FTC raps US app marketers for claiming they could detect melanoma

By Michelle Yeomans contact

- Last updated on GMT

FTC raps US app marketers for claiming they could detect melanoma

Related tags: Federal trade commission

The Federal Trade Commission has barred the marketers of 'MelApp' and 'Mole Detective' from claiming they could detect symptoms of melanoma, even in its early stages.

According to the FTC, each of the apps instructed users to photograph a mole with a smartphone camera and input other information about the mole. They then purported to calculate the mole’s melanoma risk as low, medium, or high.

The Commission found these claims to be 'deceptive' and that the marketers lacked adequate evidence to support them.

App developers and marketers must have scientific evidence to support any health or disease claims that they make for their apps​,” says Jessica Rich, director of the FTC’s Bureau of Consumer Protection. 

The case against Mole Detective...

Mole app

Kristi Kimball's 'New Consumer Solutions' developed and first marketed 'Mole Detective' in January 2012. By August of that year, U.K. based Avrom “Avi” Lasarow and his company L Health., took over marketing the app.

The marketers advertised the app primarily online, where it has sold in the Apple and Google app stores for as much as $4.99.

A settlement with the FTC has seen Kimball prohibit her company from claiming that the app can detect or diagnose melanoma, unless the representation is truthful, not misleading, and supported by competent and reliable scientific evidence in the form of human clinical testing of the device.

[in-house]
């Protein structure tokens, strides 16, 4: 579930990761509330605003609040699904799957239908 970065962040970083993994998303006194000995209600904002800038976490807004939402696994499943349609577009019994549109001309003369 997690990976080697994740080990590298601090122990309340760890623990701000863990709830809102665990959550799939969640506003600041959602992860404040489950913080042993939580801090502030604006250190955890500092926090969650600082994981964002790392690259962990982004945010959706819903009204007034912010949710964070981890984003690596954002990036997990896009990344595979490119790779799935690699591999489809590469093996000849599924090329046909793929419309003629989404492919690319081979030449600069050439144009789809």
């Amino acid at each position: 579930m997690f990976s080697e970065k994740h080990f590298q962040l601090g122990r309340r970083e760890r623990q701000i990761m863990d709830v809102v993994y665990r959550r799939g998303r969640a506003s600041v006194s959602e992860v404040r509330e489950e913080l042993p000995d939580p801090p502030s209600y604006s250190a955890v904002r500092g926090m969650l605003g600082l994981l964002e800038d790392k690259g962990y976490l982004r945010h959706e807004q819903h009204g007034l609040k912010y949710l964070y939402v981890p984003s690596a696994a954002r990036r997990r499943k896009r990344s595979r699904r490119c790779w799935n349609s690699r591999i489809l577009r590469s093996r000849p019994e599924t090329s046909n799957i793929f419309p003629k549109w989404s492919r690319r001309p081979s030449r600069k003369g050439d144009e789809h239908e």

It also prohibits them from making any other misleading or unsubstantiated health claims about a product or service, and requires them to pay $3,930.

The agency is still pursuing charges against non-settling marketers, Lasarow and his company.

The issue with MelApp

The proposed settlement for 'Health Discovery Corporation's' MelApp, which has been marketed online since 2011 for $1.99, prohibits the company from making claims about detecting melanoma or its risk factors or even that their app increases a user’s chance of detecting melanoma unless the claim is not misleading and backed up by reliable scientific evidence.

The corporation has been ordered to pay $17,963.

The agreement will be subject to public comment for 30 days, beginning today and continuing through March 25, 2015, after which the Commission will decide whether to issue the order on a final basis. Interested parties can submit written comments electronically​.

Related topics: Regulation & Safety, Skin Care

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